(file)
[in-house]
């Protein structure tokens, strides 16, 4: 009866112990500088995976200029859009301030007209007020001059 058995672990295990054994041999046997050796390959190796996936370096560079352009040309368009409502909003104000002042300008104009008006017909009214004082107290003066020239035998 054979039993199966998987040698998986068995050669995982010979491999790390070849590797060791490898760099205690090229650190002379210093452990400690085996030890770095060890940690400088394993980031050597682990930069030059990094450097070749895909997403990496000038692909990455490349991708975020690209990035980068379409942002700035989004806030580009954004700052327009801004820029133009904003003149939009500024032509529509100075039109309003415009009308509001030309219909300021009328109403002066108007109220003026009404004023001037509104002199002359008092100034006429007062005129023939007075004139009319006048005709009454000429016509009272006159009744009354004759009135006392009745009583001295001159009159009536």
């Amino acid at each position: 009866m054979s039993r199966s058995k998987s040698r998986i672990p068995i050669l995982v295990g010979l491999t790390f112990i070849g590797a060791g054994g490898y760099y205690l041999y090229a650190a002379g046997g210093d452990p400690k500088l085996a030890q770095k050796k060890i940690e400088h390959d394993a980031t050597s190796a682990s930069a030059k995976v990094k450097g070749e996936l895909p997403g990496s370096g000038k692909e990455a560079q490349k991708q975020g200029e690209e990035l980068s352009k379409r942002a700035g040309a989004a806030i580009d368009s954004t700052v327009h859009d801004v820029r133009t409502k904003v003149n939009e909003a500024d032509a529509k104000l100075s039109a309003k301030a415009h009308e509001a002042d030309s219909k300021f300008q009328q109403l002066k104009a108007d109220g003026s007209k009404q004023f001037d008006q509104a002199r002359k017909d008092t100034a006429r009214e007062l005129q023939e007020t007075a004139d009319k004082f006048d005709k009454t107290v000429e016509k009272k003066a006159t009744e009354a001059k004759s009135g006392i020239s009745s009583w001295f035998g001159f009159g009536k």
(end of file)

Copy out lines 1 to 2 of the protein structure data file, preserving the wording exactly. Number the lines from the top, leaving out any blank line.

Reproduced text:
[in-house]
């Protein structure tokens, strides 16, 4: 009866112990500088995976200029859009301030007209007020001059 058995672990295990054994041999046997050796390959190796996936370096560079352009040309368009409502909003104000002042300008104009008006017909009214004082107290003066020239035998 054979039993199966998987040698998986068995050669995982010979491999790390070849590797060791490898760099205690090229650190002379210093452990400690085996030890770095060890940690400088394993980031050597682990930069030059990094450097070749895909997403990496000038692909990455490349991708975020690209990035980068379409942002700035989004806030580009954004700052327009801004820029133009904003003149939009500024032509529509100075039109309003415009009308509001030309219909300021009328109403002066108007109220003026009404004023001037509104002199002359008092100034006429007062005129023939007075004139009319006048005709009454000429016509009272006159009744009354004759009135006392009745009583001295001159009159009536």